Tropic Sprockets by Ian Brockway
Alas, here is "The Interview", the film you never thought you would see because of threats to theater chains and the Sony hacking scandal which was triggered by North Korea getting a whiff of this very buffoonery, and vowing "merciless" 9-11 style retaliations or at least, more hacking.
Yet amid much back and forth, it is now released in over 300 theaters not to mention online for all to view.
The film, excluding the controversy, could be described as a 21st century Three Stooges feature, titled "Kim Jong-un Gets A Sock to the Moon".
We have a TV tabloid king Dave Skylark (James Franco) and his apprehensive producer Aaron (Seth Rogen). After an interview with Eminem (playing himself) as he comes out as gay, while Rob Lowe comes out as bald, the two yearn to do something more. This is a good thing since neither Eminem nor Rob Lowe are funny.
A sudden communication is found by Aaron which tells of Kim Jong-un's worship of Skylark's show. Skylark is floored. He dreams of fame, fortune and respect if only he can somehow get an exclusive with the dictator.
After an ecstasy orgy, Dave and Aaron are abruptly awakened by the CIA who want the duo to covertly assassinate the leader by a poison handshake.
The best of the humor comes from Rogen and Franco together, who have some genuinely funny repartee. The discussion on "honeypotting" is a millennial version of Abbott & Costello's "Who's on First?"
When the couple does meet Kim Jong (Randall Park) they are aghast. He is gentle, self deprecating, soft and effeminate.
He painfully wants to be liked.
Jong-un is starstruck by the tv host and takes him on a 24 hour party (but of course). There are tanks, there are hot girls, and add to that sex and basketball too, in a nod to Dennis Rodman.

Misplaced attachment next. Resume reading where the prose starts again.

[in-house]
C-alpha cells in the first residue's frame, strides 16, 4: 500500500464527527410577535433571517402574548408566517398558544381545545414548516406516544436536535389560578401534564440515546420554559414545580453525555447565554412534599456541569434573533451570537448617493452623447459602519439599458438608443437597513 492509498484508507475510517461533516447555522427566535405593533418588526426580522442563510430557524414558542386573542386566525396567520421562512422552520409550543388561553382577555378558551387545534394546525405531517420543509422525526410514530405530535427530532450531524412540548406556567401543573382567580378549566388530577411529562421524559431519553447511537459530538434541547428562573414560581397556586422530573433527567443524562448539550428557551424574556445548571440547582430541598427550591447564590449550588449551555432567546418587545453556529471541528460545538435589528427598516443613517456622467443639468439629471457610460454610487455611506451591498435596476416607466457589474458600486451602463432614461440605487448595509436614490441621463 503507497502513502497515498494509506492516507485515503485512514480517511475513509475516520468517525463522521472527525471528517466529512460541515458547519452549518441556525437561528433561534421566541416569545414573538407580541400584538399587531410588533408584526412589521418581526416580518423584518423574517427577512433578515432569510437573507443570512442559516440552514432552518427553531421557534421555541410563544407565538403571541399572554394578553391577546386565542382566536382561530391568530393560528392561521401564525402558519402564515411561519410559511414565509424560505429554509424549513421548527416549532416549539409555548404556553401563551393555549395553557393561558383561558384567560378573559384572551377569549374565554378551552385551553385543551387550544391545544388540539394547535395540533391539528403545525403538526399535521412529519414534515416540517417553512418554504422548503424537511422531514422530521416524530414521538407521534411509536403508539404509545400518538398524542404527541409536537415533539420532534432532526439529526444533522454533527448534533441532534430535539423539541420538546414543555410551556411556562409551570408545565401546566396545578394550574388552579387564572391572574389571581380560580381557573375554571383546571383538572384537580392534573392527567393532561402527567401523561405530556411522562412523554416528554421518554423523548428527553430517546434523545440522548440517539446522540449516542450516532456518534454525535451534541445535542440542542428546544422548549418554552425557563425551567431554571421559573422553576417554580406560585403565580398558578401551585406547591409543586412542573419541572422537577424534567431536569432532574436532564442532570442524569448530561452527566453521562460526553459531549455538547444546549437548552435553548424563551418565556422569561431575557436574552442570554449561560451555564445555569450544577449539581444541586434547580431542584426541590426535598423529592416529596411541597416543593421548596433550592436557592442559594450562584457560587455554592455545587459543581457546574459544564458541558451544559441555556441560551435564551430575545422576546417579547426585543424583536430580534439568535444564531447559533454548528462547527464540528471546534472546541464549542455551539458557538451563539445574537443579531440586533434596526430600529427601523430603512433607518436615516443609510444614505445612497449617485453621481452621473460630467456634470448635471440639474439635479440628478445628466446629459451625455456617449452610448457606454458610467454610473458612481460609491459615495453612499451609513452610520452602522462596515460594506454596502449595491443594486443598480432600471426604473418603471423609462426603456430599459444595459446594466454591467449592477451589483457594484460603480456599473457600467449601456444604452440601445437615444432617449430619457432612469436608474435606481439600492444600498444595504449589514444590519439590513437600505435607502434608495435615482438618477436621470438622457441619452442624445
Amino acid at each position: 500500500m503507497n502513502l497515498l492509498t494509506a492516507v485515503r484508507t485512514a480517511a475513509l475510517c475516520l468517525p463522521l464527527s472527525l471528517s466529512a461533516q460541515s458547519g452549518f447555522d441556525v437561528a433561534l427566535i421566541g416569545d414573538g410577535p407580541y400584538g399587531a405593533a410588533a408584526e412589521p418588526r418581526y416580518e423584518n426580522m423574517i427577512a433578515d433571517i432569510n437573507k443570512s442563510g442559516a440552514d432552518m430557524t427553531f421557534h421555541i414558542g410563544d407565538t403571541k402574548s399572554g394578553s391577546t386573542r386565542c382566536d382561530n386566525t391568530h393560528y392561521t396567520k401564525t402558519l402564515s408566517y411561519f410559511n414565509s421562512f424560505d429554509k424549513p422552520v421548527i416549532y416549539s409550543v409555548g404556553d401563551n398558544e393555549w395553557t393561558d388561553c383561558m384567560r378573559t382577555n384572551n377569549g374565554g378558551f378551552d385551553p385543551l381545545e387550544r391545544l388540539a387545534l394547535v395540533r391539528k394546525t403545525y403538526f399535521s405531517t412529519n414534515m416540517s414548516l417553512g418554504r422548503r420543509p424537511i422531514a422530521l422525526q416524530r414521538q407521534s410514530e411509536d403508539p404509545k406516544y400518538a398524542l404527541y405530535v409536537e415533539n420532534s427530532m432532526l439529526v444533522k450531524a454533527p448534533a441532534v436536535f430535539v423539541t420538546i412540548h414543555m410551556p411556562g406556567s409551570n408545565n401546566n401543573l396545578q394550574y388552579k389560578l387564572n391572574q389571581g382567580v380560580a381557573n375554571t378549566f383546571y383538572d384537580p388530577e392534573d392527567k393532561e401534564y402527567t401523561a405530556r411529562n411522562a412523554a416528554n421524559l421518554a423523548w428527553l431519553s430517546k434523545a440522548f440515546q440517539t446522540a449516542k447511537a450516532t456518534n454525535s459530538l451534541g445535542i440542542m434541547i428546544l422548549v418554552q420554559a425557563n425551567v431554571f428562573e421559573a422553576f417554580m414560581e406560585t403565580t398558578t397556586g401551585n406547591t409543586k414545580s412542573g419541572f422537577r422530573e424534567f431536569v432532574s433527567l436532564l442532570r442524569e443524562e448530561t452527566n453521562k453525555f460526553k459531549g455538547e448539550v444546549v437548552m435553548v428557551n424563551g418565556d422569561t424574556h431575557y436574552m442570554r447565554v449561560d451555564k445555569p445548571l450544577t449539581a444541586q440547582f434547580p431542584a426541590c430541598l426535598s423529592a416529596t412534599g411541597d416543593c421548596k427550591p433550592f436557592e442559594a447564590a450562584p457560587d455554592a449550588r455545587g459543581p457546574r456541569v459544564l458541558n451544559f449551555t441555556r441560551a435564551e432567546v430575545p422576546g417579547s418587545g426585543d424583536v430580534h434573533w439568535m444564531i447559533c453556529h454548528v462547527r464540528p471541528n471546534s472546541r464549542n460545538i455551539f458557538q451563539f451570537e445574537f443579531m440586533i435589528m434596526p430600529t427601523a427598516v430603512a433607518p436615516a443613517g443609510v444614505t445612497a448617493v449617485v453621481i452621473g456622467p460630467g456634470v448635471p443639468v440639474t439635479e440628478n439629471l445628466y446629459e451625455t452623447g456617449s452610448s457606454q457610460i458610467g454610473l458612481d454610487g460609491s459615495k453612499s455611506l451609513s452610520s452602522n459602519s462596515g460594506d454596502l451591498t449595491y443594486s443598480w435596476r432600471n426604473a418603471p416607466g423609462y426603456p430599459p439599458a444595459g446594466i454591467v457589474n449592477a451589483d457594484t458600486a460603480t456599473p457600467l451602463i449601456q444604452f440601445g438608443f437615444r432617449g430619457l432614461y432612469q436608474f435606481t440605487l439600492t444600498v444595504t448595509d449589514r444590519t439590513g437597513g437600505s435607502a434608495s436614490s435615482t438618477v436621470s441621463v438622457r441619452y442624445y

Park's performance is often funny. The Katy Perry exchange grows on you because both Franco and Park are irreverent and play it straight. Such moments contain the best of the film.
However when Kim Jong is affronted and has a temper tantrum, vowing to blow up America, "The Interview" becomes a bit self conscious in reaching for convention and flattens out. The second half tries too hard. One can almost guess when the guns start blasting, the bullets fly and the tanks start rolling.
The story flows best, as did "This Is the End" when employing its rapid outrageous repartee between Rogen and Franco about sex and other things, but mostly sex.
In the last scenes, the film imposes its moral with gore and fire, and goes ho hum.
That being said, the wild nonsense associations---especially at the beginning--- are laugh out loud funny and the film will no doubt achieve a cult following, hands down. Although Evan Goldberg and Seth Rogen have created a minor diversion compared to Charlie Chaplin's "The Great Dictator," both films share a history of being prohibited and censored.
And, if nothing else, "The Interview" in consequence and content, both ridicules and illuminates our bizarre but very real Mel Brooks-ish predicament when an extremely silly comedy can infuriate a power-mad leader of a country.
Write Ian at firstname.lastname@example.org